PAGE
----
A judge has barred prosecutors from using statements by a man shot and wounded by a Shippensburg police officer after authorities said he stole a police vehicle and tried to run the officer down.

Thirty-eight-year-old Jeremiah Metcalf faces charges including aggravated assault and fleeing or attempting to elude officers following the Dec. 9 events in Shippensburg. His trial began with jury selection Monday in Cumberland County Court.

Shippensburg police were called to a construction-storage area at McCune Lumber on West Martin Street on Dec. 9 for a report of a suspicious vehicle parked there. They found Metcalf inside and say he wore no shoes or shirt, and his responses to the officer’s questions were slow.

But after he allowed them to search his car, Metcalf jumped into the police-marked Ford Explorer and took off. Video from the dash cams of both the stolen police car and the assisting officer who pursued him show the incident.

Authorities allege that Metcalf jumped into a police SUV and drove at Shippensburg police officer Andrew Cramer, who opened fire. Metclaf later told a state trooper that he believed the officer feared for his life.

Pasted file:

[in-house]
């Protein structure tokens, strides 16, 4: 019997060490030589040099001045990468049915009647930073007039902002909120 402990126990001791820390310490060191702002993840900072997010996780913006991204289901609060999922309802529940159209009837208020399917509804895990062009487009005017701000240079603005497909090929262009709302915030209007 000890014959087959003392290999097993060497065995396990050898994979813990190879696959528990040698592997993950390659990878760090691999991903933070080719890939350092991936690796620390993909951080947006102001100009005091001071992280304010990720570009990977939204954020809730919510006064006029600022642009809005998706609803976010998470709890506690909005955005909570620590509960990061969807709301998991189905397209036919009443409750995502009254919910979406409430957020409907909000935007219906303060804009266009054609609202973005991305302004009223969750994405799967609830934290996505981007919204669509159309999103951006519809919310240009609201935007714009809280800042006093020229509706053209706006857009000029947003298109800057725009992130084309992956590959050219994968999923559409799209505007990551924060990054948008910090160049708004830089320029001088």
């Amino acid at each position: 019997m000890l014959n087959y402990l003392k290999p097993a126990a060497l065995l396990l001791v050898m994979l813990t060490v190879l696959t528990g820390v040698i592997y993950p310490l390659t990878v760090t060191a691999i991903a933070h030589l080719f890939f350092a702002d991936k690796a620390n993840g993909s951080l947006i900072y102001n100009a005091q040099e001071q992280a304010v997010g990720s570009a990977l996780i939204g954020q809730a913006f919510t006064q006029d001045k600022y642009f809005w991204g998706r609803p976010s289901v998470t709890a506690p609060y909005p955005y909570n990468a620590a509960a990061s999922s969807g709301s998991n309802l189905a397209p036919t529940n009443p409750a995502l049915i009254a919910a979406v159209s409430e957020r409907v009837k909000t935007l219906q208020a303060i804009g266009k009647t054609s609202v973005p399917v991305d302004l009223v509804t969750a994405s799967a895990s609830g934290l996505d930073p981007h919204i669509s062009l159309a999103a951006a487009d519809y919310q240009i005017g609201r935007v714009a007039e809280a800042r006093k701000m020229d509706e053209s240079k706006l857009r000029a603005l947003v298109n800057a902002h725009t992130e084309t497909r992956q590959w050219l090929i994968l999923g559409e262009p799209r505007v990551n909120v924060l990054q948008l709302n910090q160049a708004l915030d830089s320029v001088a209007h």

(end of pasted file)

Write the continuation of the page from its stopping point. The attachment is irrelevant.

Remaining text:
PennLive.com reports that the Franklin County judge agreed with public defender Sean Owen that the statement occurred after Metcalf sought an attorney. Owen has argued that his client had a mental breakdown and was trying to flee, not hurt anyone.

Cumberland County District Attorney David Freed ruled on Jan. 27 that Cramer was justified in his use of deadly force when he fired three bullets at Metcalf who allegedly tried to run him down in a stolen patrol vehicle in Shippensburg on Dec. 9.

Metcalf is charged with driving the stolen police SUV toward Cramer, who responded by firing three rounds from his police handgun at the vehicle, hitting Metcalf in the shoulder.

Metcalf was treated and eventually released from the Hershey Medical Center and is in the Cumberland County Prison on $200,000 bail for charges that include felony theft, receiving stolen property and flight to avoid apprehension.

Load comments